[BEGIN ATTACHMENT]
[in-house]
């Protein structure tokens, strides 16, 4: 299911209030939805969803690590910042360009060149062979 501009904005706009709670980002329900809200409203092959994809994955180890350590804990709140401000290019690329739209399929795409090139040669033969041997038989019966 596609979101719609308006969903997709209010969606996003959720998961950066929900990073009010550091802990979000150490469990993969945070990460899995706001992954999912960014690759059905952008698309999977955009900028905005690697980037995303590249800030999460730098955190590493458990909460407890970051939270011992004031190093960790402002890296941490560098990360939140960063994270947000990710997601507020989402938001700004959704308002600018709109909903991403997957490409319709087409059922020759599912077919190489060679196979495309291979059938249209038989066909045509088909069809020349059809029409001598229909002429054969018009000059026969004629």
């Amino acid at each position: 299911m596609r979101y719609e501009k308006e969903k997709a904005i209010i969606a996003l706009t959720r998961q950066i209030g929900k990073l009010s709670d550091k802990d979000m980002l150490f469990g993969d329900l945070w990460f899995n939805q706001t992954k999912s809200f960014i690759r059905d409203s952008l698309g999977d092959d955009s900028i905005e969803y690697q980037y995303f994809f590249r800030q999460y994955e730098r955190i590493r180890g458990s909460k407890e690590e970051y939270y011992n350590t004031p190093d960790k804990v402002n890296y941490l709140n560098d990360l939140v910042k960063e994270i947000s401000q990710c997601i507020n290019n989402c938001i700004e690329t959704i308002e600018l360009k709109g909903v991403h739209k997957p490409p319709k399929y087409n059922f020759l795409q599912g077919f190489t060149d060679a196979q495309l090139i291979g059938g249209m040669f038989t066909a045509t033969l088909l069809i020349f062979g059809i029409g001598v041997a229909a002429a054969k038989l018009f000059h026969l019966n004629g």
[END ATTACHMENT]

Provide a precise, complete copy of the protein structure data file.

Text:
[in-house]
């Protein structure tokens, strides 16, 4: 299911209030939805969803690590910042360009060149062979 501009904005706009709670980002329900809200409203092959994809994955180890350590804990709140401000290019690329739209399929795409090139040669033969041997038989019966 596609979101719609308006969903997709209010969606996003959720998961950066929900990073009010550091802990979000150490469990993969945070990460899995706001992954999912960014690759059905952008698309999977955009900028905005690697980037995303590249800030999460730098955190590493458990909460407890970051939270011992004031190093960790402002890296941490560098990360939140960063994270947000990710997601507020989402938001700004959704308002600018709109909903991403997957490409319709087409059922020759599912077919190489060679196979495309291979059938249209038989066909045509088909069809020349059809029409001598229909002429054969018009000059026969004629």
């Amino acid at each position: 299911m596609r979101y719609e501009k308006e969903k997709a904005i209010i969606a996003l706009t959720r998961q950066i209030g929900k990073l009010s709670d550091k802990d979000m980002l150490f469990g993969d329900l945070w990460f899995n939805q706001t992954k999912s809200f960014i690759r059905d409203s952008l698309g999977d092959d955009s900028i905005e969803y690697q980037y995303f994809f590249r800030q999460y994955e730098r955190i590493r180890g458990s909460k407890e690590e970051y939270y011992n350590t004031p190093d960790k804990v402002n890296y941490l709140n560098d990360l939140v910042k960063e994270i947000s401000q990710c997601i507020n290019n989402c938001i700004e690329t959704i308002e600018l360009k709109g909903v991403h739209k997957p490409p319709k399929y087409n059922f020759l795409q599912g077919f190489t060149d060679a196979q495309l090139i291979g059938g249209m040669f038989t066909a045509t033969l088909l069809i020349f062979g059809i029409g001598v041997a229909a002429a054969k038989l018009f000059h026969l019966n004629g």